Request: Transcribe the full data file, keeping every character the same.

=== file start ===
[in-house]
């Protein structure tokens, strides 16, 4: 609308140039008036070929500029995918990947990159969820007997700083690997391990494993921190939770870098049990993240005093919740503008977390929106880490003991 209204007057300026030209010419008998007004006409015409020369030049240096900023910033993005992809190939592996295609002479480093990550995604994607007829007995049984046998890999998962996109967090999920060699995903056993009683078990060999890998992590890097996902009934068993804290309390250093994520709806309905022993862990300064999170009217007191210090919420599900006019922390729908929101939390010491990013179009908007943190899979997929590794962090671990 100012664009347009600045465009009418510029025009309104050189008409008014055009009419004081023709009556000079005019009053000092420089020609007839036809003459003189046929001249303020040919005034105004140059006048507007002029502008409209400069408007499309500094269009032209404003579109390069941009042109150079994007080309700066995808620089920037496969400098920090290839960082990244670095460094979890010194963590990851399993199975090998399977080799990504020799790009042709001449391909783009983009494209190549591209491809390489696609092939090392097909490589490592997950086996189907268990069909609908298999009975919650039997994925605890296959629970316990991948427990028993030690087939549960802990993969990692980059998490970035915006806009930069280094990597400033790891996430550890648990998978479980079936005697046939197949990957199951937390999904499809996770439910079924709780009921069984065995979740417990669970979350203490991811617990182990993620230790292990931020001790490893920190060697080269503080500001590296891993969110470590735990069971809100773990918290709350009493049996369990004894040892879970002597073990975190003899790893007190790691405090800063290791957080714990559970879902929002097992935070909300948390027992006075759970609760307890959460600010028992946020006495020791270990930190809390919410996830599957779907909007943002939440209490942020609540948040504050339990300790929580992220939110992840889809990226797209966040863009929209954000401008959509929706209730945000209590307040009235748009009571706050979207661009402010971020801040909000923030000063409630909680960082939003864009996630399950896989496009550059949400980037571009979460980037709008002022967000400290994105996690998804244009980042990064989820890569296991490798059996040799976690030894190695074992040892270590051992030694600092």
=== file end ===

[in-house]
């Protein structure tokens, strides 16, 4: 609308140039008036070929500029995918990947990159969820007997700083690997391990494993921190939770870098049990993240005093919740503008977390929106880490003991 209204007057300026030209010419008998007004006409015409020369030049240096900023910033993005992809190939592996295609002479480093990550995604994607007829007995049984046998890999998962996109967090999920060699995903056993009683078990060999890998992590890097996902009934068993804290309390250093994520709806309905022993862990300064999170009217007191210090919420599900006019922390729908929101939390010491990013179009908007943190899979997929590794962090671990 100012664009347009600045465009009418510029025009309104050189008409008014055009009419004081023709009556000079005019009053000092420089020609007839036809003459003189046929001249303020040919005034105004140059006048507007002029502008409209400069408007499309500094269009032209404003579109390069941009042109150079994007080309700066995808620089920037496969400098920090290839960082990244670095460094979890010194963590990851399993199975090998399977080799990504020799790009042709001449391909783009983009494209190549591209491809390489696609092939090392097909490589490592997950086996189907268990069909609908298999009975919650039997994925605890296959629970316990991948427990028993030690087939549960802990993969990692980059998490970035915006806009930069280094990597400033790891996430550890648990998978479980079936005697046939197949990957199951937390999904499809996770439910079924709780009921069984065995979740417990669970979350203490991811617990182990993620230790292990931020001790490893920190060697080269503080500001590296891993969110470590735990069971809100773990918290709350009493049996369990004894040892879970002597073990975190003899790893007190790691405090800063290791957080714990559970879902929002097992935070909300948390027992006075759970609760307890959460600010028992946020006495020791270990930190809390919410996830599957779907909007943002939440209490942020609540948040504050339990300790929580992220939110992840889809990226797209966040863009929209954000401008959509929706209730945000209590307040009235748009009571706050979207661009402010971020801040909000923030000063409630909680960082939003864009996630399950896989496009550059949400980037571009979460980037709008002022967000400290994105996690998804244009980042990064989820890569296991490798059996040799976690030894190695074992040892270590051992030694600092």